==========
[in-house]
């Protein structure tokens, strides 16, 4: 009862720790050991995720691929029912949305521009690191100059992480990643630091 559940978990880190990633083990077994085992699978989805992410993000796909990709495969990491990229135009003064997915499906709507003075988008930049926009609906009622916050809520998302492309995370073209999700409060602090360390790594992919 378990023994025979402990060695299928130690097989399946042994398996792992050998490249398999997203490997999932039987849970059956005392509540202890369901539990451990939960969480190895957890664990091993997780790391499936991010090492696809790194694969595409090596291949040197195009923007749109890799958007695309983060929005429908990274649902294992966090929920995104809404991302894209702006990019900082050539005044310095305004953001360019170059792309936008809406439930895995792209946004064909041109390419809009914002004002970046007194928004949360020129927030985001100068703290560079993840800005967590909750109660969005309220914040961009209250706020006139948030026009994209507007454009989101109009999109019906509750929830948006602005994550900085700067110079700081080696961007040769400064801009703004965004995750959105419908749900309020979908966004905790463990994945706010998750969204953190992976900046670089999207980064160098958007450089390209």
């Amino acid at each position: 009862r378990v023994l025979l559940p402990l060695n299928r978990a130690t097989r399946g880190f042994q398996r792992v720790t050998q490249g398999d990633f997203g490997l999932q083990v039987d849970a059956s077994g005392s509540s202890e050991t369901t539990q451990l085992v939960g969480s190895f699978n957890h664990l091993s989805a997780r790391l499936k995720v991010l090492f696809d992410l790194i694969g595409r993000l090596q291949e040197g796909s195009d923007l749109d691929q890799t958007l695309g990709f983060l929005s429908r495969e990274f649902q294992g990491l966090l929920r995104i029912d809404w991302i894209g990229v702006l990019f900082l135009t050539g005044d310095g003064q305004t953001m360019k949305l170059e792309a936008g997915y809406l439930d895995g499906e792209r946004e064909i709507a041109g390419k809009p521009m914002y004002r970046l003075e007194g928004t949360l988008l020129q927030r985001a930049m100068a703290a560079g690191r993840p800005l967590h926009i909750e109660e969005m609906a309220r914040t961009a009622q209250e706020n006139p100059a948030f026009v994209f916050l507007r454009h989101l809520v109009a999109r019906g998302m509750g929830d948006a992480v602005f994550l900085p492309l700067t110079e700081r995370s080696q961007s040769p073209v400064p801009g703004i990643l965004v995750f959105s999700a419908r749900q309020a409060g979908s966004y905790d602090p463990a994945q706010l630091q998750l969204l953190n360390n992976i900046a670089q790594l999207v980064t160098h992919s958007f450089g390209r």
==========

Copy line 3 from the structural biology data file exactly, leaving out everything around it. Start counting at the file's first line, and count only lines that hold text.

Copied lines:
């Amino acid at each position: 009862r378990v023994l025979l559940p402990l060695n299928r978990a130690t097989r399946g880190f042994q398996r792992v720790t050998q490249g398999d990633f997203g490997l999932q083990v039987d849970a059956s077994g005392s509540s202890e050991t369901t539990q451990l085992v939960g969480s190895f699978n957890h664990l091993s989805a997780r790391l499936k995720v991010l090492f696809d992410l790194i694969g595409r993000l090596q291949e040197g796909s195009d923007l749109d691929q890799t958007l695309g990709f983060l929005s429908r495969e990274f649902q294992g990491l966090l929920r995104i029912d809404w991302i894209g990229v702006l990019f900082l135009t050539g005044d310095g003064q305004t953001m360019k949305l170059e792309a936008g997915y809406l439930d895995g499906e792209r946004e064909i709507a041109g390419k809009p521009m914002y004002r970046l003075e007194g928004t949360l988008l020129q927030r985001a930049m100068a703290a560079g690191r993840p800005l967590h926009i909750e109660e969005m609906a309220r914040t961009a009622q209250e706020n006139p100059a948030f026009v994209f916050l507007r454009h989101l809520v109009a999109r019906g998302m509750g929830d948006a992480v602005f994550l900085p492309l700067t110079e700081r995370s080696q961007s040769p073209v400064p801009g703004i990643l965004v995750f959105s999700a419908r749900q309020a409060g979908s966004y905790d602090p463990a994945q706010l630091q998750l969204l953190n360390n992976i900046a670089q790594l999207v980064t160098h992919s958007f450089g390209r």